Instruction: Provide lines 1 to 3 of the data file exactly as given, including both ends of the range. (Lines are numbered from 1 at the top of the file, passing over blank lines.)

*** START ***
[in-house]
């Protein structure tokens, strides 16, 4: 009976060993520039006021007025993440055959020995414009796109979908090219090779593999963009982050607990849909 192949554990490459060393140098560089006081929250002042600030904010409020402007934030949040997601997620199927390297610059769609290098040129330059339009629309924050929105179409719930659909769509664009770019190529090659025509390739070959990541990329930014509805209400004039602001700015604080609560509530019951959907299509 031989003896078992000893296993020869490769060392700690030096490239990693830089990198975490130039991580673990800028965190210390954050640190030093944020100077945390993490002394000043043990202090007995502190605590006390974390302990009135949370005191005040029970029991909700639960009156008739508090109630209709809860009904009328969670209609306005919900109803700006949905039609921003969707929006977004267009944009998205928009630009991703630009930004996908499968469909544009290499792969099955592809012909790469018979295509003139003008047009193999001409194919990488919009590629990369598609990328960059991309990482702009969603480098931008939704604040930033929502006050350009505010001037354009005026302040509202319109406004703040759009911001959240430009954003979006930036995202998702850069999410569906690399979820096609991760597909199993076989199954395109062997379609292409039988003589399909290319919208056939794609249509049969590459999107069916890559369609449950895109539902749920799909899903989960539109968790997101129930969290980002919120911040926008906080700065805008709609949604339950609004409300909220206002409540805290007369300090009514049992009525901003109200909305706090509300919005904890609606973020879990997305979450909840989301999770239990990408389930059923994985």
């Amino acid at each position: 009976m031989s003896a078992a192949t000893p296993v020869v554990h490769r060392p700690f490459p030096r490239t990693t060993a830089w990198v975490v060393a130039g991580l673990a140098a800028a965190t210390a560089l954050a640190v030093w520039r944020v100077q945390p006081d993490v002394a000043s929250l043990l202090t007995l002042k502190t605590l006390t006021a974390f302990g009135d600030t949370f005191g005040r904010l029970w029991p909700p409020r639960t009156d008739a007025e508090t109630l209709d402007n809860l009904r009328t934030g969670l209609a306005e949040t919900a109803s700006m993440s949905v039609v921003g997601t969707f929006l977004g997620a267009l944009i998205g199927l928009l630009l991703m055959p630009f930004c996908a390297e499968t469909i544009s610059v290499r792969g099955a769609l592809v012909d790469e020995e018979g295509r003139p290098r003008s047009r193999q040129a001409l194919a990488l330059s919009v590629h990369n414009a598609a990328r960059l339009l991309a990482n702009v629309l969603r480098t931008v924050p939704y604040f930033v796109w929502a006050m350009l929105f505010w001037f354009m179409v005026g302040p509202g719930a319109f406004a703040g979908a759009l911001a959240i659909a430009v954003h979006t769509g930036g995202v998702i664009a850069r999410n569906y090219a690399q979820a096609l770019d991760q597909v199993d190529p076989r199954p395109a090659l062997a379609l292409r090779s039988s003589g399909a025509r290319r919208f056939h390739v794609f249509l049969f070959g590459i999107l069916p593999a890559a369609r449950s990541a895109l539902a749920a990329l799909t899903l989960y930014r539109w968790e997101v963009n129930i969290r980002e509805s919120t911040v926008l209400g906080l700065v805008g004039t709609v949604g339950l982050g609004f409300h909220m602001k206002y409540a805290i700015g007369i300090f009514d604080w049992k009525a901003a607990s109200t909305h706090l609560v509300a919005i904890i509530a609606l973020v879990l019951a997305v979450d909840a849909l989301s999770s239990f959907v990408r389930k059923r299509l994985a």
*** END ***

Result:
[in-house]
């Protein structure tokens, strides 16, 4: 009976060993520039006021007025993440055959020995414009796109979908090219090779593999963009982050607990849909 192949554990490459060393140098560089006081929250002042600030904010409020402007934030949040997601997620199927390297610059769609290098040129330059339009629309924050929105179409719930659909769509664009770019190529090659025509390739070959990541990329930014509805209400004039602001700015604080609560509530019951959907299509 031989003896078992000893296993020869490769060392700690030096490239990693830089990198975490130039991580673990800028965190210390954050640190030093944020100077945390993490002394000043043990202090007995502190605590006390974390302990009135949370005191005040029970029991909700639960009156008739508090109630209709809860009904009328969670209609306005919900109803700006949905039609921003969707929006977004267009944009998205928009630009991703630009930004996908499968469909544009290499792969099955592809012909790469018979295509003139003008047009193999001409194919990488919009590629990369598609990328960059991309990482702009969603480098931008939704604040930033929502006050350009505010001037354009005026302040509202319109406004703040759009911001959240430009954003979006930036995202998702850069999410569906690399979820096609991760597909199993076989199954395109062997379609292409039988003589399909290319919208056939794609249509049969590459999107069916890559369609449950895109539902749920799909899903989960539109968790997101129930969290980002919120911040926008906080700065805008709609949604339950609004409300909220206002409540805290007369300090009514049992009525901003109200909305706090509300919005904890609606973020879990997305979450909840989301999770239990990408389930059923994985």
């Amino acid at each position: 009976m031989s003896a078992a192949t000893p296993v020869v554990h490769r060392p700690f490459p030096r490239t990693t060993a830089w990198v975490v060393a130039g991580l673990a140098a800028a965190t210390a560089l954050a640190v030093w520039r944020v100077q945390p006081d993490v002394a000043s929250l043990l202090t007995l002042k502190t605590l006390t006021a974390f302990g009135d600030t949370f005191g005040r904010l029970w029991p909700p409020r639960t009156d008739a007025e508090t109630l209709d402007n809860l009904r009328t934030g969670l209609a306005e949040t919900a109803s700006m993440s949905v039609v921003g997601t969707f929006l977004g997620a267009l944009i998205g199927l928009l630009l991703m055959p630009f930004c996908a390297e499968t469909i544009s610059v290499r792969g099955a769609l592809v012909d790469e020995e018979g295509r003139p290098r003008s047009r193999q040129a001409l194919a990488l330059s919009v590629h990369n414009a598609a990328r960059l339009l991309a990482n702009v629309l969603r480098t931008v924050p939704y604040f930033v796109w929502a006050m350009l929105f505010w001037f354009m179409v005026g302040p509202g719930a319109f406004a703040g979908a759009l911001a959240i659909a430009v954003h979006t769509g930036g995202v998702i664009a850069r999410n569906y090219a690399q979820a096609l770019d991760q597909v199993d190529p076989r199954p395109a090659l062997a379609l292409r090779s039988s003589g399909a025509r290319r919208f056939h390739v794609f249509l049969f070959g590459i999107l069916p593999a890559a369609r449950s990541a895109l539902a749920a990329l799909t899903l989960y930014r539109w968790e997101v963009n129930i969290r980002e509805s919120t911040v926008l209400g906080l700065v805008g004039t709609v949604g339950l982050g609004f409300h909220m602001k206002y409540a805290i700015g007369i300090f009514d604080w049992k009525a901003a607990s109200t909305h706090l609560v509300a919005i904890i509530a609606l973020v879990l019951a997305v979450d909840a849909l989301s999770s239990f959907v990408r389930k059923r299509l994985a």